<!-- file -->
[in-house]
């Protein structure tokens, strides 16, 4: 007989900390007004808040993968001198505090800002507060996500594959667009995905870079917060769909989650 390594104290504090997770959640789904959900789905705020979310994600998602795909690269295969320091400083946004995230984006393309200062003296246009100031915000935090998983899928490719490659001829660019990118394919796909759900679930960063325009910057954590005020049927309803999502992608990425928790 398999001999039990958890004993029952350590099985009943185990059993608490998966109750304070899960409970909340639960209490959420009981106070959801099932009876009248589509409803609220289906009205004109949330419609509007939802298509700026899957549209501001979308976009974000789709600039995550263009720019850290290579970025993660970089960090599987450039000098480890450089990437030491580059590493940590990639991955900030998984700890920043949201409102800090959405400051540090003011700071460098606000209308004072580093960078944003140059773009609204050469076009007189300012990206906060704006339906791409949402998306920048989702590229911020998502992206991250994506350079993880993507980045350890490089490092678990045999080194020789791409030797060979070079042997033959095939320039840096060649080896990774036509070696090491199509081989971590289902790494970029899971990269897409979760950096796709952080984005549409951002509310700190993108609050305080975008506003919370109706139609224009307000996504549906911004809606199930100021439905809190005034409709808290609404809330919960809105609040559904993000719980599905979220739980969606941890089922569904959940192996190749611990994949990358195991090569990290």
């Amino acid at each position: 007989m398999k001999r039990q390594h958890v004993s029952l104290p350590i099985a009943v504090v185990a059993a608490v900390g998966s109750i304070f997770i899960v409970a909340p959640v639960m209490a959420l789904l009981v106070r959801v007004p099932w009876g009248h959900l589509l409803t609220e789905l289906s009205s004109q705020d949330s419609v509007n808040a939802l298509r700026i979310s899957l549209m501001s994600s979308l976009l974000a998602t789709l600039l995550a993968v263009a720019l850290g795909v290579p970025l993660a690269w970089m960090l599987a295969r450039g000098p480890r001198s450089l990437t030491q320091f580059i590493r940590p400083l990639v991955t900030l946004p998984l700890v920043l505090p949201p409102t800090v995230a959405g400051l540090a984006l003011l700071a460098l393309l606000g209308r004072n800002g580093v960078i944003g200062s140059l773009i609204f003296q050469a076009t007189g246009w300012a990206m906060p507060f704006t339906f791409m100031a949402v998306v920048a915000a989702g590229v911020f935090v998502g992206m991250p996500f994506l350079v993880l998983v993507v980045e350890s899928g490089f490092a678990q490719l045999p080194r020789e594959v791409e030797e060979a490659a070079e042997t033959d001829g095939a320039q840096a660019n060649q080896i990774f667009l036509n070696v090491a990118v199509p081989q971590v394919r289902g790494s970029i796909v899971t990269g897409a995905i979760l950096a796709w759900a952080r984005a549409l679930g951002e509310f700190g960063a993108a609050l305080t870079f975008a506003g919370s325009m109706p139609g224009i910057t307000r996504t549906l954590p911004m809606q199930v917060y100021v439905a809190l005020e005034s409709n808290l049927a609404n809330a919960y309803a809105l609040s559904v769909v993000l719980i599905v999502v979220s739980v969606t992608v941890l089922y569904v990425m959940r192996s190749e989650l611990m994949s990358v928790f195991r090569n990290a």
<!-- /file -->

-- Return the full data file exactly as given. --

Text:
[in-house]
């Protein structure tokens, strides 16, 4: 007989900390007004808040993968001198505090800002507060996500594959667009995905870079917060769909989650 390594104290504090997770959640789904959900789905705020979310994600998602795909690269295969320091400083946004995230984006393309200062003296246009100031915000935090998983899928490719490659001829660019990118394919796909759900679930960063325009910057954590005020049927309803999502992608990425928790 398999001999039990958890004993029952350590099985009943185990059993608490998966109750304070899960409970909340639960209490959420009981106070959801099932009876009248589509409803609220289906009205004109949330419609509007939802298509700026899957549209501001979308976009974000789709600039995550263009720019850290290579970025993660970089960090599987450039000098480890450089990437030491580059590493940590990639991955900030998984700890920043949201409102800090959405400051540090003011700071460098606000209308004072580093960078944003140059773009609204050469076009007189300012990206906060704006339906791409949402998306920048989702590229911020998502992206991250994506350079993880993507980045350890490089490092678990045999080194020789791409030797060979070079042997033959095939320039840096060649080896990774036509070696090491199509081989971590289902790494970029899971990269897409979760950096796709952080984005549409951002509310700190993108609050305080975008506003919370109706139609224009307000996504549906911004809606199930100021439905809190005034409709808290609404809330919960809105609040559904993000719980599905979220739980969606941890089922569904959940192996190749611990994949990358195991090569990290």
């Amino acid at each position: 007989m398999k001999r039990q390594h958890v004993s029952l104290p350590i099985a009943v504090v185990a059993a608490v900390g998966s109750i304070f997770i899960v409970a909340p959640v639960m209490a959420l789904l009981v106070r959801v007004p099932w009876g009248h959900l589509l409803t609220e789905l289906s009205s004109q705020d949330s419609v509007n808040a939802l298509r700026i979310s899957l549209m501001s994600s979308l976009l974000a998602t789709l600039l995550a993968v263009a720019l850290g795909v290579p970025l993660a690269w970089m960090l599987a295969r450039g000098p480890r001198s450089l990437t030491q320091f580059i590493r940590p400083l990639v991955t900030l946004p998984l700890v920043l505090p949201p409102t800090v995230a959405g400051l540090a984006l003011l700071a460098l393309l606000g209308r004072n800002g580093v960078i944003g200062s140059l773009i609204f003296q050469a076009t007189g246009w300012a990206m906060p507060f704006t339906f791409m100031a949402v998306v920048a915000a989702g590229v911020f935090v998502g992206m991250p996500f994506l350079v993880l998983v993507v980045e350890s899928g490089f490092a678990q490719l045999p080194r020789e594959v791409e030797e060979a490659a070079e042997t033959d001829g095939a320039q840096a660019n060649q080896i990774f667009l036509n070696v090491a990118v199509p081989q971590v394919r289902g790494s970029i796909v899971t990269g897409a995905i979760l950096a796709w759900a952080r984005a549409l679930g951002e509310f700190g960063a993108a609050l305080t870079f975008a506003g919370s325009m109706p139609g224009i910057t307000r996504t549906l954590p911004m809606q199930v917060y100021v439905a809190l005020e005034s409709n808290l049927a609404n809330a919960y309803a809105l609040s559904v769909v993000l719980i599905v999502v979220s739980v969606t992608v941890l089922y569904v990425m959940r192996s190749e989650l611990m994949s990358v928790f195991r090569n990290a």